Richard Clarke, President George W. Bush (news - web sites)'s top cyber-security adviser and head of the protection board, has warned for months that an attack against the Internet's 13 so-called root server computers could be dramatically disruptive.

These experts said the attack, which started about 2045 GMT Monday, transmitted data to each targeted root server 30 to 40 times normal amounts. One said that just one additional failure would have disrupted e-mails and Web browsing across parts of the Internet.

Monday's attack wasn't more disruptive because many Internet providers and large corporations and organizations routinely store, or "cache," popular Web directory information for better performance.

"The Internet was designed to be able to take outages, but when you take the root servers out, you don't know how long you can work without them," said Alan Paller, director of research at the SANS Institute, a security organization based in Bethesda, Maryland.

Although the Internet theoretically can operate with only a single root server, its performance would slow if more than four root servers failed for any appreciable length of time.

In August 2000, four of the 13 root servers failed for a brief period because of a technical glitch.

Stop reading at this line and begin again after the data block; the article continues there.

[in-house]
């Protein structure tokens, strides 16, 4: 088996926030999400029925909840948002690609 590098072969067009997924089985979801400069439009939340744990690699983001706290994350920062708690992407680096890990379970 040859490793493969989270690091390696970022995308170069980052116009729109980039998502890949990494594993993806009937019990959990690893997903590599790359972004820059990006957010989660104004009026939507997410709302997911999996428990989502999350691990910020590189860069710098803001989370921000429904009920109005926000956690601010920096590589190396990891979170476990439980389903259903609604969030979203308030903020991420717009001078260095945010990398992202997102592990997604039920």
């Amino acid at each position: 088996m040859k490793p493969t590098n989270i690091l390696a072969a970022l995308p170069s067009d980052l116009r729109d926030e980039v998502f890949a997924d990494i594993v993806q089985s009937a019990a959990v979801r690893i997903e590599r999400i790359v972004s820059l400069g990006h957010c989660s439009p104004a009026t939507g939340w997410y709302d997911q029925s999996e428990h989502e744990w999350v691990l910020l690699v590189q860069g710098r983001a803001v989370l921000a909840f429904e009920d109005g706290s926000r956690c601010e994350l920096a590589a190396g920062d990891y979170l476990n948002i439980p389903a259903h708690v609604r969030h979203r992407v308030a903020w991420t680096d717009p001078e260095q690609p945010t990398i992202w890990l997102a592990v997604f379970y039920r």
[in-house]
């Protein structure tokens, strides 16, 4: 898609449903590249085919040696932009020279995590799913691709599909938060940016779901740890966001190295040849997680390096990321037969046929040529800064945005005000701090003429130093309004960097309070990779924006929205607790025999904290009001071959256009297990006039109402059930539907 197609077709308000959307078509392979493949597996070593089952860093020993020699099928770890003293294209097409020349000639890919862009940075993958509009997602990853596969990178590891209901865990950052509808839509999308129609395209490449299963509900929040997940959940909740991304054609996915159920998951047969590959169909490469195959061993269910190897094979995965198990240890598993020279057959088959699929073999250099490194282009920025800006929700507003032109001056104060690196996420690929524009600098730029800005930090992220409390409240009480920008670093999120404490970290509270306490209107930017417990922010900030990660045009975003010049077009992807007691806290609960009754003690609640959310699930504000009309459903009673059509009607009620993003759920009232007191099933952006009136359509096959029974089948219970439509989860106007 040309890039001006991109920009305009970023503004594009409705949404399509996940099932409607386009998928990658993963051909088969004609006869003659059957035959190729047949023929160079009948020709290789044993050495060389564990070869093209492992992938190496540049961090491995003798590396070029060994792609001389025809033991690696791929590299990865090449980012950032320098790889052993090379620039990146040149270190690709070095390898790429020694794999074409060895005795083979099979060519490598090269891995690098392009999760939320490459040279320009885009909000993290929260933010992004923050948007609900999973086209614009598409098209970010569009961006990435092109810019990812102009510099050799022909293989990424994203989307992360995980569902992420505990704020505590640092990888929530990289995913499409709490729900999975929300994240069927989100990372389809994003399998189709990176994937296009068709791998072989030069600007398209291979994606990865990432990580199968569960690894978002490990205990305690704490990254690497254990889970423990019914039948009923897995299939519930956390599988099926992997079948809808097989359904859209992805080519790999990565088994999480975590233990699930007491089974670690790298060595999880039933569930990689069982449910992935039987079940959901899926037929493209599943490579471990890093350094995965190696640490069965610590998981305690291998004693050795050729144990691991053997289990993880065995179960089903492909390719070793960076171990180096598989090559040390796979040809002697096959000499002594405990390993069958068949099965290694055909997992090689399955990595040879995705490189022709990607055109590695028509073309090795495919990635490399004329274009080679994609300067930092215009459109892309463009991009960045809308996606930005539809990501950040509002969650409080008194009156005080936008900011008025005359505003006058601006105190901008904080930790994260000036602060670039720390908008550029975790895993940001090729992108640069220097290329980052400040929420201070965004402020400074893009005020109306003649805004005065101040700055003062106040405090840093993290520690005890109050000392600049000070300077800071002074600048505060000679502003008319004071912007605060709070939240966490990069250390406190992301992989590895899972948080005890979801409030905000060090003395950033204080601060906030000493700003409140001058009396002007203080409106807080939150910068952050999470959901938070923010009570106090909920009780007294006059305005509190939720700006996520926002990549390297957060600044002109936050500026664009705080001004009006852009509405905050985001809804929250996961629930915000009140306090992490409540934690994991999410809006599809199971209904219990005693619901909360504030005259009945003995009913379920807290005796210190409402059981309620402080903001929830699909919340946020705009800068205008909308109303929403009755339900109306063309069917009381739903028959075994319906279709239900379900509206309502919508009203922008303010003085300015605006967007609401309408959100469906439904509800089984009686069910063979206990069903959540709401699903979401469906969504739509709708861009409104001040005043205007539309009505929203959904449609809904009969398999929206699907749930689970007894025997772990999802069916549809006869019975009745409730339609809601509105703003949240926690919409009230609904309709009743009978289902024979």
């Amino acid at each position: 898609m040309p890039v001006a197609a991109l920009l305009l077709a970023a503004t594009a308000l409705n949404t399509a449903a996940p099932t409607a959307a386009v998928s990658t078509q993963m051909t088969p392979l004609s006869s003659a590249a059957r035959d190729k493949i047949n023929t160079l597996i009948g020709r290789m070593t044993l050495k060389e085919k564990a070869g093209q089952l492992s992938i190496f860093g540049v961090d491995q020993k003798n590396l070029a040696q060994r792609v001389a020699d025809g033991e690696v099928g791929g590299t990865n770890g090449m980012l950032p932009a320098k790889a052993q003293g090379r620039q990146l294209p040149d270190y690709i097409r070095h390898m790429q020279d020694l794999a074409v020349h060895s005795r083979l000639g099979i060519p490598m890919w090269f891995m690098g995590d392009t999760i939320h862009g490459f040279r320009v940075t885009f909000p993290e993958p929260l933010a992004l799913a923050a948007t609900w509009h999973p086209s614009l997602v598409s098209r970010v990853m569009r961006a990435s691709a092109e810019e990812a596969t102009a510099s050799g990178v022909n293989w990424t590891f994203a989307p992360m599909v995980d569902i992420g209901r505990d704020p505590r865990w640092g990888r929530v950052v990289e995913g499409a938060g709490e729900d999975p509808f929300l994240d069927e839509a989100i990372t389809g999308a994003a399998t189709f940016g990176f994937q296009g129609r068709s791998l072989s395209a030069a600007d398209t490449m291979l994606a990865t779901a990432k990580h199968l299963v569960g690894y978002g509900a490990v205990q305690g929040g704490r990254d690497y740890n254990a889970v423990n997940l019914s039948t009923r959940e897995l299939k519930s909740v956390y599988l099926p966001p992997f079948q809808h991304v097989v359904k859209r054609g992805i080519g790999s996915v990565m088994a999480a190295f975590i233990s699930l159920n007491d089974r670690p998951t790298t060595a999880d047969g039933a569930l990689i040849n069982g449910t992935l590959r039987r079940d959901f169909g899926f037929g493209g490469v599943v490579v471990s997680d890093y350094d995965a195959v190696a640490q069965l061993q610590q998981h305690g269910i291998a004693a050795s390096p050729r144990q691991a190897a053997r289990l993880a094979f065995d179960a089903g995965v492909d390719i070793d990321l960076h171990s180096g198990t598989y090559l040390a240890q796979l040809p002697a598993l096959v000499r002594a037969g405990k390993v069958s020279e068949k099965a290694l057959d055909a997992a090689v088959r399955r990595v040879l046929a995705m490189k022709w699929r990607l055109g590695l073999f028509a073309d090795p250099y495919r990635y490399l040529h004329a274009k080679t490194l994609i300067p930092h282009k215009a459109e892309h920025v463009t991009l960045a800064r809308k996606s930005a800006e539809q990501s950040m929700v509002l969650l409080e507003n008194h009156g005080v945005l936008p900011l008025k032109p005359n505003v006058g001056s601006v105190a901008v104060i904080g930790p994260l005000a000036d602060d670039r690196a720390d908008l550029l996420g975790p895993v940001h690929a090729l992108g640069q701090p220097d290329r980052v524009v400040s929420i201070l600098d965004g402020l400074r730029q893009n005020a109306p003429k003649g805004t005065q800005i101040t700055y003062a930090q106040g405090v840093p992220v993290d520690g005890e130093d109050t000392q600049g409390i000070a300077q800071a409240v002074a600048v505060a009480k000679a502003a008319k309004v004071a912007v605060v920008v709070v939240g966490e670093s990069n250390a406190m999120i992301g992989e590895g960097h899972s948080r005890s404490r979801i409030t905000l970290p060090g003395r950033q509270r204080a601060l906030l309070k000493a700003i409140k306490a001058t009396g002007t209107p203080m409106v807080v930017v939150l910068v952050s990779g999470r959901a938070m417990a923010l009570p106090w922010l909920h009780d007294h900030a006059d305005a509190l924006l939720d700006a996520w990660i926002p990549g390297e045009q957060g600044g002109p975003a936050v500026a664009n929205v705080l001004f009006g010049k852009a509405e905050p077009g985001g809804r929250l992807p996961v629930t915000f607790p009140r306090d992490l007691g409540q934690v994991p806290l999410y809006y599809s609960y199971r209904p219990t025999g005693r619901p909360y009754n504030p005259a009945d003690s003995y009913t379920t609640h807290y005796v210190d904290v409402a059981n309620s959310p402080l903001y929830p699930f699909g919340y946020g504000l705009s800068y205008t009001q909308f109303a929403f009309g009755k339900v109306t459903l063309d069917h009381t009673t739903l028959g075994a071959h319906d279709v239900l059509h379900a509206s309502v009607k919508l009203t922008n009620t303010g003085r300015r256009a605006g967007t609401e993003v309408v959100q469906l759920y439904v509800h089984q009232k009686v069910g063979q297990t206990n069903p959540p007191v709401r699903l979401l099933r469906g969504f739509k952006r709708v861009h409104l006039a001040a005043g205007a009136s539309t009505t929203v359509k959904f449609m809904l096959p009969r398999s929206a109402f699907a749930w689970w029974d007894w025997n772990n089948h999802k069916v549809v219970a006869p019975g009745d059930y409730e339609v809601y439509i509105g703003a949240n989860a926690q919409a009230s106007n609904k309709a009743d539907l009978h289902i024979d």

A more serious problem involving root servers occurred in July 1997 after experts transferred a garbled directory list to seven root servers and failed to correct the problem for four hours. Traffic on much of the Internet ground to a halt.

< Previous Story
Mail to Friend  Email Story
Printer Version  Print Story
Next Story >

Message Boards Message Boards: Post/Read Msgs (14 msg Oct 22, 10:41 PM ET)

Ratings: Would you recommend this story? New
Not at all 1 - 2 - 3 - 4 - 5 Highly

Search:    for     Advanced

More Politics Stories
· Bush Seeks to 'Crank Up' Republican Vote in Maine  (Reuters)
· 'Orgy of negativity' has many voters disgusted  (USA TODAY)
· Special Interests Add $1B Since 1990   (AP)
· U.S. Signals Patience Ebbing on U.N. Iraq Talks  (Reuters)
· 'Soul brother' Clinton on road for fundraising  (USA TODAY)

 Shopping for a new car? ADVERTISEMENT
Get a free price quote from a dealer in your area. No obligation, no hassle.
Chevy Truck

· Access Your PC from Anywhere - Free Download
· 10 Dangerous Intersections
· SUV Crash Tests
· Don't miss your chance! Refinance
· TD Waterhouse-Special Offer
· Web hosting. Best quality, 24/7 toll free support. Lowest prices.
· Planning to Sell Your Home? Compare REALTORS® Now!
· $8.95 Domain Name Registrations & $7.75 Transfers at
· $7.95 Domain Name Registrations & Transfers at Aplus.Net!

Politics Tools
Elected Officials Issues & Action Politics Extras
Enter Your ZIP Code:

or Search by State
Select An Issue Area:

Letters To Leaders - The pulse of the nation
Federal Agencies - Cabinet officials, departments and agencies

Links and services provided by Capitol Advantage.


• Daily Emails
• Free News Alerts

Copyright © 2002 The Associated Press. All rights reserved. The information contained in the AP News report may not be published, broadcast, rewritten or redistributed without the prior written authority of The Associated Press.
Copyright © 2002 Yahoo! Inc. All rights reserved.
Questions or Comments
Privacy Policy -Terms of Service